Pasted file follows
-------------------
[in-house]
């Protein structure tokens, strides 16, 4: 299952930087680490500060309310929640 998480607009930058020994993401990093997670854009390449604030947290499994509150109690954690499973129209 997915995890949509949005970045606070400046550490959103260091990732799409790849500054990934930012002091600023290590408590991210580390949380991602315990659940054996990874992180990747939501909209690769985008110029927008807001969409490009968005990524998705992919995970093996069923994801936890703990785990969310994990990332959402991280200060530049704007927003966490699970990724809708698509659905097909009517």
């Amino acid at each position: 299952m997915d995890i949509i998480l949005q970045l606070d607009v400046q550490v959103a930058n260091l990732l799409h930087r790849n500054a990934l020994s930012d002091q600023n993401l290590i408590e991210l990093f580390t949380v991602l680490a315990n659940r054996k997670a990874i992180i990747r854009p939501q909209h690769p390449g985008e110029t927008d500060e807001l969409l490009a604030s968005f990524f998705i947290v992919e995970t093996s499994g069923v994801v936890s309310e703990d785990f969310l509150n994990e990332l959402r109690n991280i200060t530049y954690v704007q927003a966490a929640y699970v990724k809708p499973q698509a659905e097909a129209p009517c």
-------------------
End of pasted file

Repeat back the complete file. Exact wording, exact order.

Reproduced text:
[in-house]
């Protein structure tokens, strides 16, 4: 299952930087680490500060309310929640 998480607009930058020994993401990093997670854009390449604030947290499994509150109690954690499973129209 997915995890949509949005970045606070400046550490959103260091990732799409790849500054990934930012002091600023290590408590991210580390949380991602315990659940054996990874992180990747939501909209690769985008110029927008807001969409490009968005990524998705992919995970093996069923994801936890703990785990969310994990990332959402991280200060530049704007927003966490699970990724809708698509659905097909009517």
């Amino acid at each position: 299952m997915d995890i949509i998480l949005q970045l606070d607009v400046q550490v959103a930058n260091l990732l799409h930087r790849n500054a990934l020994s930012d002091q600023n993401l290590i408590e991210l990093f580390t949380v991602l680490a315990n659940r054996k997670a990874i992180i990747r854009p939501q909209h690769p390449g985008e110029t927008d500060e807001l969409l490009a604030s968005f990524f998705i947290v992919e995970t093996s499994g069923v994801v936890s309310e703990d785990f969310l509150n994990e990332l959402r109690n991280i200060t530049y954690v704007q927003a966490a929640y699970v990724k809708p499973q698509a659905e097909a129209p009517c």